The Path of Lent
Have mercy on me, O God, according to Your unfailing love; according to Your great compassion blot out my transgressions. Wash away all my iniquity and cleanse me from my sin. For I know my transgressions, and my sin is always before me. … Hide Your face from my sins, and blot out all my iniquities. Create in me a clean heart, O God, and renew a right spirit in me. … Then I will teach transgressors Your ways, and sinners will turn back to You.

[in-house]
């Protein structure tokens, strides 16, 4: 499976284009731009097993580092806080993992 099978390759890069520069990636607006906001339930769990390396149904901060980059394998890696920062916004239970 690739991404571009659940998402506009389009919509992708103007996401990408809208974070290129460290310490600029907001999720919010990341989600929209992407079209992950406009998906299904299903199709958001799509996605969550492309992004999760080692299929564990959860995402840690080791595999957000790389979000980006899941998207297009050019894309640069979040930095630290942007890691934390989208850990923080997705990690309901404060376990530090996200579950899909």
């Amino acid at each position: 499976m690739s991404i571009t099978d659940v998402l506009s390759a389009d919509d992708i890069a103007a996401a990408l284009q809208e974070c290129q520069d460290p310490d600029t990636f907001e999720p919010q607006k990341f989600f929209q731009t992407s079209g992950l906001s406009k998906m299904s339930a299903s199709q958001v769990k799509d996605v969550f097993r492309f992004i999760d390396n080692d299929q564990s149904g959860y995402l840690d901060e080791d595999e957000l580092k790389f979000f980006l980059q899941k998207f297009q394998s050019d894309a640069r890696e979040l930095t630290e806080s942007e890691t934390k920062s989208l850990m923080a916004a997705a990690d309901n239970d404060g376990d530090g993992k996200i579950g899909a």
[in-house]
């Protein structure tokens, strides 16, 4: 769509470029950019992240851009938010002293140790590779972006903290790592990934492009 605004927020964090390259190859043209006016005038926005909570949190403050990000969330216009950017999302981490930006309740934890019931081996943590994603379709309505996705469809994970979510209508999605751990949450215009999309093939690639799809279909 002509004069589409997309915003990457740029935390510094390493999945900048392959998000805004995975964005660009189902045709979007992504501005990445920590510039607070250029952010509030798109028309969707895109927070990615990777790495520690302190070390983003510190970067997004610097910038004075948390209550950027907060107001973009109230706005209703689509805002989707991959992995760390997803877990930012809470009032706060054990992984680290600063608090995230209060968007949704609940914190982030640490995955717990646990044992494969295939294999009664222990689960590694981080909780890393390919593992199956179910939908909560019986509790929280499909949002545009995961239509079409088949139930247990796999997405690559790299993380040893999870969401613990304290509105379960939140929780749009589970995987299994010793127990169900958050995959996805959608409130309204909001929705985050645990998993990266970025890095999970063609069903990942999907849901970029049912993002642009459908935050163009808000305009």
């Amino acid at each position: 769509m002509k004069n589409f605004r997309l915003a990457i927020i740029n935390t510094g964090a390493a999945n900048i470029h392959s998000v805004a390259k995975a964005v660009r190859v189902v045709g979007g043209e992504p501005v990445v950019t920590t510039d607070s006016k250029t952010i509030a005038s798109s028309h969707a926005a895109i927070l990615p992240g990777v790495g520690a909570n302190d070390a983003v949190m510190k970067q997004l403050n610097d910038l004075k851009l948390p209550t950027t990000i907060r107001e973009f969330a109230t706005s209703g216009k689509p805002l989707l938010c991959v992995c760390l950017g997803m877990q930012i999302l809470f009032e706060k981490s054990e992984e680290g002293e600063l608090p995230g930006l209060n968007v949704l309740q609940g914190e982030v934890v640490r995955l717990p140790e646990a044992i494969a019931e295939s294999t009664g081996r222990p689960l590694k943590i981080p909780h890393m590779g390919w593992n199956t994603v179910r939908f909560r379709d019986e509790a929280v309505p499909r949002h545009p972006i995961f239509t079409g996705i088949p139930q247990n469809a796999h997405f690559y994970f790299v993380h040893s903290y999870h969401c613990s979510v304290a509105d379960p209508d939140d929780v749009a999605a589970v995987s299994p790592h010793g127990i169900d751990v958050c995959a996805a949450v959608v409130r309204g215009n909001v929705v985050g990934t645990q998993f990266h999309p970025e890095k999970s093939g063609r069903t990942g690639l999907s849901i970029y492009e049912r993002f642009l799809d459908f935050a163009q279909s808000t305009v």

In What Are We Doing Here? Marilynne Robinson describes the large segment of our nation who know nothing about religion at all, except what they hear from its very loudest voices, and who are therefore, understandably, secularists (p.54). The loudest voices are rarely the most thoughtful voices. Midway through my sabbatical, and thinking about Robinson’s comment on this first day of Lent, I am pondering Psalm 51. The season of Lent is a time to contemplate the mercy of God and our personal need of it. But what David demonstrates in this psalm of repentance is that honesty before the Lord is not only what I need but it is also the path to helping others know His grace. He envisions teaching “sinners” the ways of God’s mercy and unfailing love and seeing them turn to the Lord but cannot unless he first repents and experiences God’s grace and creative power in his own life. In The Heart of Evangelism, Jerram Barrs sums up the beginning of outreach to others: Humble prayer will be our starting point (p.131). If we want others to experience the grace of God revealed to us in Jesus Christ, this must be our starting point, too. Self-critique in the presence of God is the first step towards renewal by God so that through our voices, others might hear Him speaking.